This course emphasizes using econo-metric techniques to analyze economic problems, using real data. The course will focus on multiple regression methods for analyzing data in economics and related disciplines. Extensions include regression with discrete random variables, instrumental variables regression, analysis of random experiments, and quasi-experiments, and regression with time series.

1 classes found

Spring 2021

LEC429960Open3:15 p.m.–4:30 p.m.TRWB WEBMatthes C

Regular Academic Session / Hybrid-Distance Video & Online

LEC 29960: Total Seats: 30 / Available: 26 / Waitlisted: 0

ECON-M 514 经济代写

Stationary Time Series

The stationary $\operatorname{ARMA}(p, q)$ can be written
\phi(L) y_{t}=\alpha+\theta(L) \epsilon_{t}
with $\phi(z)=1-\phi_{1} z-\phi_{2} z^{2}-\ldots-\phi_{p} z^{p}$, a polynomial whose roots lie outside the unit circle and $\theta(z)=1+\theta_{1} z+\theta_{2} z^{2}+\ldots+\theta_{q} z^{q}$ and $\epsilon_{t}$ a white noise innovation process with 0 mean and variance $\sigma^{2}$
These are very good at capturing patterns of serial correlation present in time series with relatively few parameters.
We have looked at identification, estimation, diagnostic testing and forecasting with these models.

A time series is (covariance or second-order) stationary if its expectation (or mean) $\mu$, variance $E\left(y_{t}-\mu\right)^{2} \equiv \gamma_{0} ;$ and, autocovariances $E\left[\left(y_{t}-\mu\right)\left(y_{t-k}-\mu\right)\right] \equiv \gamma_{k}$, $k=0, \pm 1, \pm 2, \ldots$, are finite and do not depend on $t$. In reality, however, plenty of economic time series are simply not-stationary – remember we had to difference industrial production before working with it.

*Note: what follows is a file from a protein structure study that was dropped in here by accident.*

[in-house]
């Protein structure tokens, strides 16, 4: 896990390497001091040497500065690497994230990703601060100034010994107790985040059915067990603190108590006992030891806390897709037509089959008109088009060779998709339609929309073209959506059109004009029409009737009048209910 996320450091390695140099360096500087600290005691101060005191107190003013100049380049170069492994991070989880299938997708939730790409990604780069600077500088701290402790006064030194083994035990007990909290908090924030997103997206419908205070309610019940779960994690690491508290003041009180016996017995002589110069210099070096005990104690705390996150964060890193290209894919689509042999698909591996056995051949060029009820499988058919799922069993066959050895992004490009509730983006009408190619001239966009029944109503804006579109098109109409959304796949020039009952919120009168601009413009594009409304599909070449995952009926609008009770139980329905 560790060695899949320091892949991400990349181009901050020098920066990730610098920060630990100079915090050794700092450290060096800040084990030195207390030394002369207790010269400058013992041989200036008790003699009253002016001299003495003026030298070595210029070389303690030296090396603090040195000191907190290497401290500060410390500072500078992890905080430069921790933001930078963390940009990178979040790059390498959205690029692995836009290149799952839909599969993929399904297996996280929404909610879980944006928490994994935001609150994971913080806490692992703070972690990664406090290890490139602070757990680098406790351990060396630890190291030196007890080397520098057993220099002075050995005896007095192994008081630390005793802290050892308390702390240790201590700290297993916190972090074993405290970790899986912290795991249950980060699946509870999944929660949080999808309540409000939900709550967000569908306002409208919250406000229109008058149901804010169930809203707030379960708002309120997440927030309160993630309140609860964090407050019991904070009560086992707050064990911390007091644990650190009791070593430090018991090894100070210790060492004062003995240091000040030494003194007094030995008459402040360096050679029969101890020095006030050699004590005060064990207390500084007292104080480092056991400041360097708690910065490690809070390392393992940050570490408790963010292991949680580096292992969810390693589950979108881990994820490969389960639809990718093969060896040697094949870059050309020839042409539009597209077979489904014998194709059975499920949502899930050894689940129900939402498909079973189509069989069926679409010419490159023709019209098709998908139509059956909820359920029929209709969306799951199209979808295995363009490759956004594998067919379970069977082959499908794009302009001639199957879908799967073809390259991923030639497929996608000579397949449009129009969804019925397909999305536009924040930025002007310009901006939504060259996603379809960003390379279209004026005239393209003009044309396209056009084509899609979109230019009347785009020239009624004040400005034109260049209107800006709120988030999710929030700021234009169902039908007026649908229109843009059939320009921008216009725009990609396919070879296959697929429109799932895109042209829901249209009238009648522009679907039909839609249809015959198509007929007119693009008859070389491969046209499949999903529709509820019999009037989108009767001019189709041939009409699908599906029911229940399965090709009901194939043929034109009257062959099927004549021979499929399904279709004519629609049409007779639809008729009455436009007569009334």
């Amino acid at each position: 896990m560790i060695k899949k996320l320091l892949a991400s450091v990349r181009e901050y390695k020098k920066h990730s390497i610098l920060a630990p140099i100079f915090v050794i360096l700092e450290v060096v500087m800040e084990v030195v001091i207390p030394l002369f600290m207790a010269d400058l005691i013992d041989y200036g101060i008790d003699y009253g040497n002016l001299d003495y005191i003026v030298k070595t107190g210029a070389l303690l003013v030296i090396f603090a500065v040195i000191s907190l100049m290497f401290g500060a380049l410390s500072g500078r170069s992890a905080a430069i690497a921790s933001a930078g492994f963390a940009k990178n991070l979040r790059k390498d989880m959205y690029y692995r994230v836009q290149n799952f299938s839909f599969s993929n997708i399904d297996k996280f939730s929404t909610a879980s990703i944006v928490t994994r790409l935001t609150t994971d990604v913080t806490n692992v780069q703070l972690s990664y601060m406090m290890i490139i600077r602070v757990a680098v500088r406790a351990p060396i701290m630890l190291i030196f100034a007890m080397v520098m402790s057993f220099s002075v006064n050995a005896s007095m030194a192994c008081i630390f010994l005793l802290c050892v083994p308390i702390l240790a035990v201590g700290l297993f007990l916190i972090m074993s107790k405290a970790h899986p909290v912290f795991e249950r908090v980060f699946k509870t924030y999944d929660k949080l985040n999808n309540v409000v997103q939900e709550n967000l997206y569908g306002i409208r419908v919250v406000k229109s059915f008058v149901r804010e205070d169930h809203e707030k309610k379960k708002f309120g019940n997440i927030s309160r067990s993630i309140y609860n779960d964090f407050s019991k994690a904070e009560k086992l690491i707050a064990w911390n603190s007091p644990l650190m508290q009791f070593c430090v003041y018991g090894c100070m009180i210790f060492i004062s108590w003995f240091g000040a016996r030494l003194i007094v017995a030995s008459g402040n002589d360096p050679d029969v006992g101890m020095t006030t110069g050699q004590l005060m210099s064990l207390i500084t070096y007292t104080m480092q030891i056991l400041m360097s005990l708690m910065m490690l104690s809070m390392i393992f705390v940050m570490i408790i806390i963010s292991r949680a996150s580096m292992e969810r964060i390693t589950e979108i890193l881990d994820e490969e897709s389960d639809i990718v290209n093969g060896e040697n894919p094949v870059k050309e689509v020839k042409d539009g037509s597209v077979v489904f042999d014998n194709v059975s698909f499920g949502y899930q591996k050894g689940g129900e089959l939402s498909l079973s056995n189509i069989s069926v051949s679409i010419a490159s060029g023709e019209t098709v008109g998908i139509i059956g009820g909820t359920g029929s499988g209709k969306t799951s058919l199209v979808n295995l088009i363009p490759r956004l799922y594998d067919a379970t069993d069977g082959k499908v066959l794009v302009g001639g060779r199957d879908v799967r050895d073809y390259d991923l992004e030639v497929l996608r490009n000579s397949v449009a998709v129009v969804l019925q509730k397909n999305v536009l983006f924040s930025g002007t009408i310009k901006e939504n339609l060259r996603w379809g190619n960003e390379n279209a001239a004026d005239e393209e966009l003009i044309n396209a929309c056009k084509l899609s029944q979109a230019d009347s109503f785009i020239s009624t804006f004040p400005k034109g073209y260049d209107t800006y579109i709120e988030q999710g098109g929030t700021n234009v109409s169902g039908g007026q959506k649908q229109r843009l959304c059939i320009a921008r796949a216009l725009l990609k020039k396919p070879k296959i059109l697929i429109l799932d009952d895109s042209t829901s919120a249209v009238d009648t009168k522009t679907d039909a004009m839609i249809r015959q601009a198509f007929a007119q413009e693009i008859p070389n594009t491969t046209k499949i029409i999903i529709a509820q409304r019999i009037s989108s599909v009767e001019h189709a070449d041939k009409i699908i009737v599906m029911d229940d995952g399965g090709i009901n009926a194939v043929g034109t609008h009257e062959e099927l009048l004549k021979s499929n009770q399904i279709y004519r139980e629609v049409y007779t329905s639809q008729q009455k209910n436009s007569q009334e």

All our estimation and testing (so far) depends on the series being stationary.
We will look at:

  • Trends – Deterministic and Stochastic
  • Testing for unit roots
  • Seasonal patterns

Deterministic Trends in Time Series

The simplest deterministic trend is a linear time trend model
y_{t}=\alpha+\beta t+\epsilon_{t}, t=1, \ldots, n

  • When $\beta \neq 0$ this is non-stationary because $E\left(y_{t}\right)=\alpha+\beta t$ varies over time.
  • It can be combined with a stationary $\operatorname{ARMA}(p, q)$
    \phi(L) y_{t}=\alpha+\beta t+\theta(L) \epsilon_{t} . \quad \text { (7.19) }
    These processes are trend stationary
  • In (7.19) we have a regressor $x_{t}=t$. Ass $n \rightarrow \infty$,
    \frac{1}{n} \sum_{t=1}^{n} x_{t}^{2}=\frac{1}{n} \sum_{t=1}^{n} t^{2}=\frac{n(n+1)(2 n+1)}{6 n} \rightarrow \infty
    an OLS estimate of $\beta$ is consistent at a faster rate than $\sqrt{n}$.
  • Often the deterministic trend is fitted by OLS first, then a stationary ARMA fitted to the residuals.

The simplest stochastic trend model is a random walk

  • The direction of the trend cannot predicted, $E\left(\Delta y_{t} \mid Y_{t-1}\right)=0$
  • Note that $(7.20)$ can be written
    y_{t}=y_{1}+\sum_{s=2}^{t} \epsilon_{s}
  • It is not mean-reverting – shocks do not decay like in stationary ARMA.
  • It follows that $\operatorname{var}\left(y_{t}\right)=(t-1) \sigma^{2}$, which depends on $t$.